Emergency Broadcast System U.S. GovernmentI un-fondly remember annoying Emergency Broadcast System tests interrupting my childhood television shows back in the days when such an intrusion could mean that you'd missed the punch line or even a chunk of plot. The annoying shriek and repeated "if this had been an actual emergency ..." could drive my short-tempered self into a simmering rage at a tender age. What I didn't know until recently (how could I miss this?) is that the equivalent exists for smart phones, and you can't escape those damned Wireless Emergency Alerts, either.

According to the Federal Communications Commission:

WEA (formerly known as the Commercial Mobile Alert System (CMAS) or Personal Localized Alerting Network (PLAN)) is a public safety system that allows customers who own certain wireless phone models and other enabled mobile devices to receive geographically-targeted, text-like messages alerting them of imminent threats to safety in their area. The technology ensures that emergency alerts will not get stuck in highly congested areas, which can happen with standard mobile voice and texting services. WEA was established pursuant to the Warning, Alert and Response Network (WARN) Act.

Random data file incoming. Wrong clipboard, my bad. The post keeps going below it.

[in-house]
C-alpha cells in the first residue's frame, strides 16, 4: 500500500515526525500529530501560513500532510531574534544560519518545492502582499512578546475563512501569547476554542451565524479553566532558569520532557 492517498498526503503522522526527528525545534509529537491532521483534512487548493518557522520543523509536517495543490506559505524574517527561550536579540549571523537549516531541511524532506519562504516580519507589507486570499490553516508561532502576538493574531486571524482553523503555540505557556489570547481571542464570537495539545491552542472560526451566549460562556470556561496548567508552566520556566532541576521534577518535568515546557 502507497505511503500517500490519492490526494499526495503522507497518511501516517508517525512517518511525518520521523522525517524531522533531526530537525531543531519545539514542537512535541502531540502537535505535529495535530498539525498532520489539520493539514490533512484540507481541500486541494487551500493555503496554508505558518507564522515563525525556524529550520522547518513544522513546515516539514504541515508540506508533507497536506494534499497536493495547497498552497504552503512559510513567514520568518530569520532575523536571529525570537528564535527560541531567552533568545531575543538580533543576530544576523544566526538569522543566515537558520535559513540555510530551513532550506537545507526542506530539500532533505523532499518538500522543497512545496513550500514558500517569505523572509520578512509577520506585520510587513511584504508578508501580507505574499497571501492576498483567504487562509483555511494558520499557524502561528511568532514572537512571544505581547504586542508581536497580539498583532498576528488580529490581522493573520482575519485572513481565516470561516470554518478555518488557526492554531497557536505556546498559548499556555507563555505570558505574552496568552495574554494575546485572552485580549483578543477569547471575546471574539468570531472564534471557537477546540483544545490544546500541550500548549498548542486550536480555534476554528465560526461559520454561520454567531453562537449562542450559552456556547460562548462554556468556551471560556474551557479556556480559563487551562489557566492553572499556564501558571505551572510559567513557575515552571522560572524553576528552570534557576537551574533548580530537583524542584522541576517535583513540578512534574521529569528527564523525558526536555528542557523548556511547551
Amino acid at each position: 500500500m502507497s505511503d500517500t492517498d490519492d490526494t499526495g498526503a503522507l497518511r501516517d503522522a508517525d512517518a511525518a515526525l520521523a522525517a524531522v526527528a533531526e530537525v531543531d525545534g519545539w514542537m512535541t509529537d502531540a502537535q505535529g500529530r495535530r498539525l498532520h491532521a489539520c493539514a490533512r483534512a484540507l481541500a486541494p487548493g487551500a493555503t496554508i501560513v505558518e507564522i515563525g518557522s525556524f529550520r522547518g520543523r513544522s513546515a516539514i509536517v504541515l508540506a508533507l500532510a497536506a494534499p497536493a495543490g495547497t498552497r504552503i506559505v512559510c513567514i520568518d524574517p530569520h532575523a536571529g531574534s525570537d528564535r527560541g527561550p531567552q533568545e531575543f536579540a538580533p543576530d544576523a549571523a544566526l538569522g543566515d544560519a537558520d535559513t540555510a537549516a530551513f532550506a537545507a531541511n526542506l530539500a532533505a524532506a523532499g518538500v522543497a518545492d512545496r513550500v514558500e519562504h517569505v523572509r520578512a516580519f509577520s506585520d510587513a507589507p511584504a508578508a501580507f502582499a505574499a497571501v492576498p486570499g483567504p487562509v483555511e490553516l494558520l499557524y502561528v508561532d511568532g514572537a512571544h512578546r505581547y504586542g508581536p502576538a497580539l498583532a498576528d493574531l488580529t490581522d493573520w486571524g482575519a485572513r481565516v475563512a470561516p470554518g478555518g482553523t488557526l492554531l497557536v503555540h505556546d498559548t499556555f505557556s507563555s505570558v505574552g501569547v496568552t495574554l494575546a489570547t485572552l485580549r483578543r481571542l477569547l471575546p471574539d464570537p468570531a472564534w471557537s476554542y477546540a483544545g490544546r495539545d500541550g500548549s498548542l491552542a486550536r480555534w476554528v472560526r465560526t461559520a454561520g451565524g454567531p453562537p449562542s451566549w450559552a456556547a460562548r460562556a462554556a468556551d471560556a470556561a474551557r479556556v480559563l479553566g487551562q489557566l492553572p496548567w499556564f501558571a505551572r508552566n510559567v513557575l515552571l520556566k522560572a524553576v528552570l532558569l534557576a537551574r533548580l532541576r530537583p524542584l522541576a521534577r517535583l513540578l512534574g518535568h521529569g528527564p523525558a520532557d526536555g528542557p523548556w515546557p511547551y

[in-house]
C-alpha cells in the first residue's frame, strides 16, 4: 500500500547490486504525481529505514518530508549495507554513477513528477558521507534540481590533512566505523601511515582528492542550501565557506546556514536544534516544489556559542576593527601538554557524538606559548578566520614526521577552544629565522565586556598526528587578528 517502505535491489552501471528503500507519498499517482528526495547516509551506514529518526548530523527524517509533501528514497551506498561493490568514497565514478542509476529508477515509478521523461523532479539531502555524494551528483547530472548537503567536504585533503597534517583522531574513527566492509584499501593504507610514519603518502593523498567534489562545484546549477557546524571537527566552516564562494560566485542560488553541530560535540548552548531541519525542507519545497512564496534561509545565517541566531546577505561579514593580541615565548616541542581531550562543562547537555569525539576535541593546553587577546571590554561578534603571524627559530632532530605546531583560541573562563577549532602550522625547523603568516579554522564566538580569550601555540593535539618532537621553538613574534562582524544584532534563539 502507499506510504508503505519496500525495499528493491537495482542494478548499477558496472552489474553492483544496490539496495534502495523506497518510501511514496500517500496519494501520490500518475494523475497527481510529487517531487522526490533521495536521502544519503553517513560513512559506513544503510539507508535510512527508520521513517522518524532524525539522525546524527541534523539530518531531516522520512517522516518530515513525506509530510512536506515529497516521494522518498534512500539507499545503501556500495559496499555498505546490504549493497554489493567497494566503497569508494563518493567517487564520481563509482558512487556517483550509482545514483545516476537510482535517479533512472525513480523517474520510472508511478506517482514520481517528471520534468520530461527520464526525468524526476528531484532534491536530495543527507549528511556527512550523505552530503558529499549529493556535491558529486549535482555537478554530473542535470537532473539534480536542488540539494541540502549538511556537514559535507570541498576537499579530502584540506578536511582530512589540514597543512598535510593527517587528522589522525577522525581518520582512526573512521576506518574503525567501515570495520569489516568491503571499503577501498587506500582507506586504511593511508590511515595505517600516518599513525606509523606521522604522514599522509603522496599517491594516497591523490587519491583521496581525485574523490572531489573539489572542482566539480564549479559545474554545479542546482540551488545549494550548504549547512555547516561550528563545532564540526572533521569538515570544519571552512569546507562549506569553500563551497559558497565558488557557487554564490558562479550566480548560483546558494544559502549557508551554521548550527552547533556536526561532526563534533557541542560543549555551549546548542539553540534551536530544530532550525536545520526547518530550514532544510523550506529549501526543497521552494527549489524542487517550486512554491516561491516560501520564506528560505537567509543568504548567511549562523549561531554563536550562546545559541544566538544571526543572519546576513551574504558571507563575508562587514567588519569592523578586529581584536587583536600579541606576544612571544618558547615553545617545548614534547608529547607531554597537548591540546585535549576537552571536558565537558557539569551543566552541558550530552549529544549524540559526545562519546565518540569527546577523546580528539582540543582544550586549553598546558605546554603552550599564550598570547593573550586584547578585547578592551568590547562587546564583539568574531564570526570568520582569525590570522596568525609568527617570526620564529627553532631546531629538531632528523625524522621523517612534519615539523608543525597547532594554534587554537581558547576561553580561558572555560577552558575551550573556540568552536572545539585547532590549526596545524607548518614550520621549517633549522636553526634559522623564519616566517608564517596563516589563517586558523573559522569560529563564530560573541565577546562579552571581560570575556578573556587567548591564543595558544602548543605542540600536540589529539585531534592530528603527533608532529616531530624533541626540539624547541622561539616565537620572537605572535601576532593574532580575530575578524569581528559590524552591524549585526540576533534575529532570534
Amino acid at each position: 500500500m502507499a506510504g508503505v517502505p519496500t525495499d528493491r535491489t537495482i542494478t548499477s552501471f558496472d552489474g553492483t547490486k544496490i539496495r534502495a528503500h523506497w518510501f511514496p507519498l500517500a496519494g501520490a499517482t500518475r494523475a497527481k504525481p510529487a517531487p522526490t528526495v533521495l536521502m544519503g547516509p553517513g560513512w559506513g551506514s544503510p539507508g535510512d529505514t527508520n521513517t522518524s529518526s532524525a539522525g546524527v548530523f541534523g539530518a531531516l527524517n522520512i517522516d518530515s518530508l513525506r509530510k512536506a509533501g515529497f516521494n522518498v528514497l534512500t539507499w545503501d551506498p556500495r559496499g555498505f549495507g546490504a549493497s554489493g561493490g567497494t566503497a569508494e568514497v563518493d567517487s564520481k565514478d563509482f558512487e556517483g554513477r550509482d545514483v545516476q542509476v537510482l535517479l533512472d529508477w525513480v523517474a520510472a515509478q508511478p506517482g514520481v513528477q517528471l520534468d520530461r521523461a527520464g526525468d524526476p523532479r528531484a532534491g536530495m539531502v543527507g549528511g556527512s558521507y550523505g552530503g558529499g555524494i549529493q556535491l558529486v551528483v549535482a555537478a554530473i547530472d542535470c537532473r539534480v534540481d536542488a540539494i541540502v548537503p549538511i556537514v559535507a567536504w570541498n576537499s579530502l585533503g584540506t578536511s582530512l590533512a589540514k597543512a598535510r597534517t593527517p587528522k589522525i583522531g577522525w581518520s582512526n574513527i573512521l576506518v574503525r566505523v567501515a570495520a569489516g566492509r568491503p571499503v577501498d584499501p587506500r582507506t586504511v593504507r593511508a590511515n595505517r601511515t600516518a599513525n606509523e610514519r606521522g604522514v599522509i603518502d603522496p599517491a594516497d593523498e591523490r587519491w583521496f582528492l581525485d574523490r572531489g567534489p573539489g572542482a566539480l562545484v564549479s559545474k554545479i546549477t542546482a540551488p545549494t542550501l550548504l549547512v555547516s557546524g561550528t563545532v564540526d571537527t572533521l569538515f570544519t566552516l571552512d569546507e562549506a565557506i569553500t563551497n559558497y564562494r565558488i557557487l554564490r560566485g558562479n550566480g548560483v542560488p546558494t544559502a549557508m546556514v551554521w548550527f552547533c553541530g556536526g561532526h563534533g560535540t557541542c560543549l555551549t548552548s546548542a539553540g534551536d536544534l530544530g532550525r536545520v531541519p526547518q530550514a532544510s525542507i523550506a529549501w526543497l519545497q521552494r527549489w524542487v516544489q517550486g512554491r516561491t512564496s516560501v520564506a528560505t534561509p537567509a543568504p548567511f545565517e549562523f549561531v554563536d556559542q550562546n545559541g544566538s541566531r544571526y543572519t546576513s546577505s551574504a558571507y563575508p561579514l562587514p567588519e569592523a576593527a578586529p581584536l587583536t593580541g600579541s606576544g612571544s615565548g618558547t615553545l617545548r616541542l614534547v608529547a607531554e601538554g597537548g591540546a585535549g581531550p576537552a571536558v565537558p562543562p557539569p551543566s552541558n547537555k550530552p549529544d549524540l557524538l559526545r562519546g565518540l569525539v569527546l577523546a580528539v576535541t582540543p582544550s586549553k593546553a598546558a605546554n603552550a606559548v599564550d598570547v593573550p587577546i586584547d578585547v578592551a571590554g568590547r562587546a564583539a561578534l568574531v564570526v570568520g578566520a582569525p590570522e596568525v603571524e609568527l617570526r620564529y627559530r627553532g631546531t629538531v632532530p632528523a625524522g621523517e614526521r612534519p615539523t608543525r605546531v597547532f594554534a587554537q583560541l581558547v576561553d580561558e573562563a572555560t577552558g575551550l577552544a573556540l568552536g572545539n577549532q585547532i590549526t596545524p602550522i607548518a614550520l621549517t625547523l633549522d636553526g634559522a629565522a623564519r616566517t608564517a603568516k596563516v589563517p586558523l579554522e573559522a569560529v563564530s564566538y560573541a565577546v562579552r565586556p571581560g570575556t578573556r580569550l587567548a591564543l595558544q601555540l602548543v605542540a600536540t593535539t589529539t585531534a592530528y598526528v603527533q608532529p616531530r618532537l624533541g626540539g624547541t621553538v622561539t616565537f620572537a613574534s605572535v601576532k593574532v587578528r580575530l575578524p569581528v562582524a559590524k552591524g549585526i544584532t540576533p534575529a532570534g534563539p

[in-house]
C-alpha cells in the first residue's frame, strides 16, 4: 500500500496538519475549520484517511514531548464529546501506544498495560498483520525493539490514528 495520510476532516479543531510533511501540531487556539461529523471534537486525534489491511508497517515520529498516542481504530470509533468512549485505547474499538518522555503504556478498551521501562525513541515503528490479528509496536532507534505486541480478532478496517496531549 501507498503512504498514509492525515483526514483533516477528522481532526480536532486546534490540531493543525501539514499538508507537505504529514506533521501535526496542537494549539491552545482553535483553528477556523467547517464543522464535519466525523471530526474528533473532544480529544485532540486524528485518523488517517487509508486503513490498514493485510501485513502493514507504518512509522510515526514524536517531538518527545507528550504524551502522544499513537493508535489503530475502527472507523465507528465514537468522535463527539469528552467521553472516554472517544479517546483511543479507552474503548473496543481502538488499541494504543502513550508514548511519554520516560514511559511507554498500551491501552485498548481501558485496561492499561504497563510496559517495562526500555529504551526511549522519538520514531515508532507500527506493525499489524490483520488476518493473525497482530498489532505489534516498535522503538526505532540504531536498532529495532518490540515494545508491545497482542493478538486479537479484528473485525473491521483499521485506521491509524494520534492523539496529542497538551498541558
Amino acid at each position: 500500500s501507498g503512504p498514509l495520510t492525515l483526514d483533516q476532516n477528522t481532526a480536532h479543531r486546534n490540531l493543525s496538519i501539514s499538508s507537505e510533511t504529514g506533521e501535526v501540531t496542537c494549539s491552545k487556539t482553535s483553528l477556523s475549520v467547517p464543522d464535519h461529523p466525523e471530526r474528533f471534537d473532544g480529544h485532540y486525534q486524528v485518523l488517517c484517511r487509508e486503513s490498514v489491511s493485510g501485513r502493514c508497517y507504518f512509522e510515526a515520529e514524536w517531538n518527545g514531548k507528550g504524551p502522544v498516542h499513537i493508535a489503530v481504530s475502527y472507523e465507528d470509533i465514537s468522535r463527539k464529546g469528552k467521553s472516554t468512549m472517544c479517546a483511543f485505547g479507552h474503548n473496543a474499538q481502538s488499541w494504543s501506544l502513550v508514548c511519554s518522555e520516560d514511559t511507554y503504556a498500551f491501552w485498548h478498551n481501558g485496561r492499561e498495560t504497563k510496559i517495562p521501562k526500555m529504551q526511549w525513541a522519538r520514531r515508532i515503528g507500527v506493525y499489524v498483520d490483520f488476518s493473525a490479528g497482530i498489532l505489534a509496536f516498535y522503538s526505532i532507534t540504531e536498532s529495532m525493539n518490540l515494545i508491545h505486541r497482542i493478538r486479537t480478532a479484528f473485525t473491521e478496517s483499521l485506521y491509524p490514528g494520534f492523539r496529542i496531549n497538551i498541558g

Wireless Emergency Alerts CapableAT&T

The Warning, Alert and Response Network (WARN) Act passed in 2006, shoehorned into the Safe Accountability for Every Port Act of 2006 (SAFE Act).

Wireless providers don't have to participate, but all of the big ones have fully opted in, including AT&T, T-Mobile, Sprint Nextel and Verizon. You can find a list of participants here (XLS).

If your provider has opted in, is there any way for you to opt out? Well ... A little. Says the FCC:

Alerts from WEA cover only critical emergency situations. Consumers will receive only three types of alerts:

  1. Alerts issued by the President
  2. Alerts involving imminent threats to safety or life
  3. Amber Alerts

Participating carriers may allow subscribers to block all but Presidential alerts.

One does not muzzle the emperor, of course.

Not all phones are yet equipped to receive the Wireless Emergency Alerts and their "unique attention signal and vibration, which is particularly helpful to people with hearing or vision-related disabilities," but you can count on receiving inescapable presidential missives within an upgrade or two.